On the seventh day of Gheorghemas, Big Gheorghe gave to me:
Seven Traits for Winning
Six Facts O'Ghoogling
Five Lasting Images
Four Things to Think About
Three catastrophe 'staches
The Finest Holiday Duet in History
And One Hell of a bloggy Par-ty
If you have children, or if you just care about education, then I highly recommend Paul Tough's new book How Children Succeed: Grit, Curiosity and the Hidden Power of Character. If you've been reading Sentence of Dave, then you've heard me tout this thesis before-- that in order to succeed in school and in life, IQ and SAT scores are less important than character traits such as resilience, persistence, and the ability to delay gratification . . . but obviously folks at the highest levels of education reform haven't been reading my blog, and so a greater and greater emphasis is being placed on test scores than ever before. This makes no sense, and Paul Tough provides scientific evidence and case studies to illustrate why, and then he provides some practical, politically neutral solutions. I don't want to get mired in the nation's educational problems when it's a so close to Gheorghemas, a time when the children across our land should forget about the looming standardized tests that will determine their future and instead enjoy the fruits of a unsustainable materialistic consumer economy, and so let me get to the heart of the matter.
Angela Duckworth, a psychology professor at the University of Pennsylvania, wrote about the importance of "grit" as a key characteristic in success in school and beyond, and then two other prominent clinical psychologists, Christopher Peterson and Martin Seligman, drafted six other core traits that tend to be present in people with "life satisfaction" and "high achievement." Progressive schools are starting to experiment with curriculum that promote these character traits -- which can be improved -- and these schools are incorporating the teaching of these traits into traditional knowledge based learning.
In a groundbreaking and candid work of psychological sincerity, I will rate myself in each of these categories, using the Dungeons and Dragons character creation scale (3-18 . . . determined by rolling three six sided dice and adding the results, three being the lowest possible score and eighteen being the highest). And then, for the New Year, I resolve to improve each and every category with a rigorous regimen of character building exercises . . . or maybe not.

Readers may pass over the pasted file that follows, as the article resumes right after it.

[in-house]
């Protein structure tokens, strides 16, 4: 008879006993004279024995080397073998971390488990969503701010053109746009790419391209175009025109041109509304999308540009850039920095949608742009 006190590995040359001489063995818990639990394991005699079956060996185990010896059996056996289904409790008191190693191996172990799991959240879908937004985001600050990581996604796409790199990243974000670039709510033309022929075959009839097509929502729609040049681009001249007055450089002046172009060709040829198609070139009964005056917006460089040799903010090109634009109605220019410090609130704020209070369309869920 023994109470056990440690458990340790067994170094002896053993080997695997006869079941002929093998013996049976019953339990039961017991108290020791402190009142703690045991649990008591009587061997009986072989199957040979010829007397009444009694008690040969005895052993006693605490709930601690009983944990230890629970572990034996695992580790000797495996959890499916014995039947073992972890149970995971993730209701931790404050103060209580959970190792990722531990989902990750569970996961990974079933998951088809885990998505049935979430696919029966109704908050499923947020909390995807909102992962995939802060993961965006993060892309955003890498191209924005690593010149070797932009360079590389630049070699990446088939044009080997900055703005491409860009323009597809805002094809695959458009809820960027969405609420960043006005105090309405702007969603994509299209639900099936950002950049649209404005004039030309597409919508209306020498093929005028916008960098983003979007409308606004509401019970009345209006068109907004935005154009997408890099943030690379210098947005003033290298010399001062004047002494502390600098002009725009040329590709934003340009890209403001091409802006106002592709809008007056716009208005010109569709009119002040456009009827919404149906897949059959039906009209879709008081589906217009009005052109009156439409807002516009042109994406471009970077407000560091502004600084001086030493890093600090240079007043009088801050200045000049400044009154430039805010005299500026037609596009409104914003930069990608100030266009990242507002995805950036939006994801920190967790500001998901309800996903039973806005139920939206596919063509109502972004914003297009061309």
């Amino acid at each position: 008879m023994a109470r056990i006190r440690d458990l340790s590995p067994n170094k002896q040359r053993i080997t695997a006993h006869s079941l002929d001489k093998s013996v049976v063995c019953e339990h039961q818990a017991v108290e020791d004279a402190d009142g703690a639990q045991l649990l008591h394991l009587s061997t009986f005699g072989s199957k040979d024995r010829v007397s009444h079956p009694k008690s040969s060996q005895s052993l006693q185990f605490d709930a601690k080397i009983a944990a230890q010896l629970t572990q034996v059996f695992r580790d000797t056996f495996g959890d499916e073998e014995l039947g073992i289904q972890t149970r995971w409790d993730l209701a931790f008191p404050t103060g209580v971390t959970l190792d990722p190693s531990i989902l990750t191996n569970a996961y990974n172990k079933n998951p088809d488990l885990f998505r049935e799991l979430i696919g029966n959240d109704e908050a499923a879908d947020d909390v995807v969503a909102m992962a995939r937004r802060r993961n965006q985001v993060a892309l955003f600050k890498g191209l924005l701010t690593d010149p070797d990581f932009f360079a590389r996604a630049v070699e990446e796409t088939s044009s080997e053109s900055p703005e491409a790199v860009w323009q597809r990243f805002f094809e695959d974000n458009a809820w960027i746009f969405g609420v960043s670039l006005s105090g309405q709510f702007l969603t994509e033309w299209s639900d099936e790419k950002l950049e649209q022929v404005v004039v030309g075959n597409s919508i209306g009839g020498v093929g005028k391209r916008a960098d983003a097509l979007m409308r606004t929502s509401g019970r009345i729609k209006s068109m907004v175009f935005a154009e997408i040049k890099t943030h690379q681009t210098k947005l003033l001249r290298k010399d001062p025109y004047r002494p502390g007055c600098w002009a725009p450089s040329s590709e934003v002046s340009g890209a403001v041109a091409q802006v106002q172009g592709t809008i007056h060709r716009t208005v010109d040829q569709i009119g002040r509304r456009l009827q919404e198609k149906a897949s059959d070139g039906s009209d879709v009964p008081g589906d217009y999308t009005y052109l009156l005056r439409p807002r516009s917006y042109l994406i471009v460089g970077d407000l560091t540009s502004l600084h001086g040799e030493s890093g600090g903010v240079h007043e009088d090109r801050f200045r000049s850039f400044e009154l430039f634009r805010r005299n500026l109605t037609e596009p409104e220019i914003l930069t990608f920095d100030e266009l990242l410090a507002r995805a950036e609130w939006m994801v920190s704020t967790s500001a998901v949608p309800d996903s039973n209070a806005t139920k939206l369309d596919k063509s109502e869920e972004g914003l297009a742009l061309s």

Although I have read True Grit and seen both movie versions (and read everything else Charles Portis has ever written) I'm not sure if I rank especially high in this category. More often than not, I tend to start projects and not finish them, which is why I set the bar so low on Sentence of Dave. On the other hand, I have persevered in several areas in which it appeared that I had zero talent -- most notably the guitar and basketball. I was fairly horrible at both these things in college, but through hard-work and persistence, I have become a serviceable guitarist and a decent basketball player.
This is why we can't keep Oreos in my house.
If it's the right topic, I can be very passionate: soccer, beer-drinking, books, the guitar, my wife and children, evolutionary theory, the singularity, Saxondale . . . but my score isn't perfect because I have a hard time faking it. If it's not something I enjoy, my zest disintegrates like a Saltine in hot soup.
Social Intelligence: 5
My low score in this category has generated lots of great material for my blog. Luckily, I am aware of my deficit, so I can warn people ahead of time . . . and my awareness and self-reflection about this fault is is why I'm not a "3."
I'm big on saying "please" and "thank you" and I've waited tables, which is a job that makes you appreciate just about everyone in the service industry-- so though I can be a bit cynical, I am still generally thankful for the privileged life that I lead (and sometimes I even feel a bit guilty for all my good fortune . . . but that's another essay).
I am neither a glass full or a glass empty person. I'm more of a "Can I have a plastic cup, because I'm afraid I'm going to break your glass" person. A stoic realist.
I like to read about a lot of different shit. The only reason my score in this category isn't higher is because I don't like ballet or opera or volleyball. Otherwise, I'm pretty much open to learning about anything.
I encourage the G:TB staff and readers to rate themselves in these categories and post the results in the comments. The results will be kept strictly confidential and there will be no disputing the numbers -- this is simply a healthy exercise in self-reflection (but if T.J. puts more than a 5 for self-control, I'm going to drive down to Virginia and punch him in the testicles. Same goes for Clarence). Anyway, this is a safe space, so let's hear what you think of yourselves!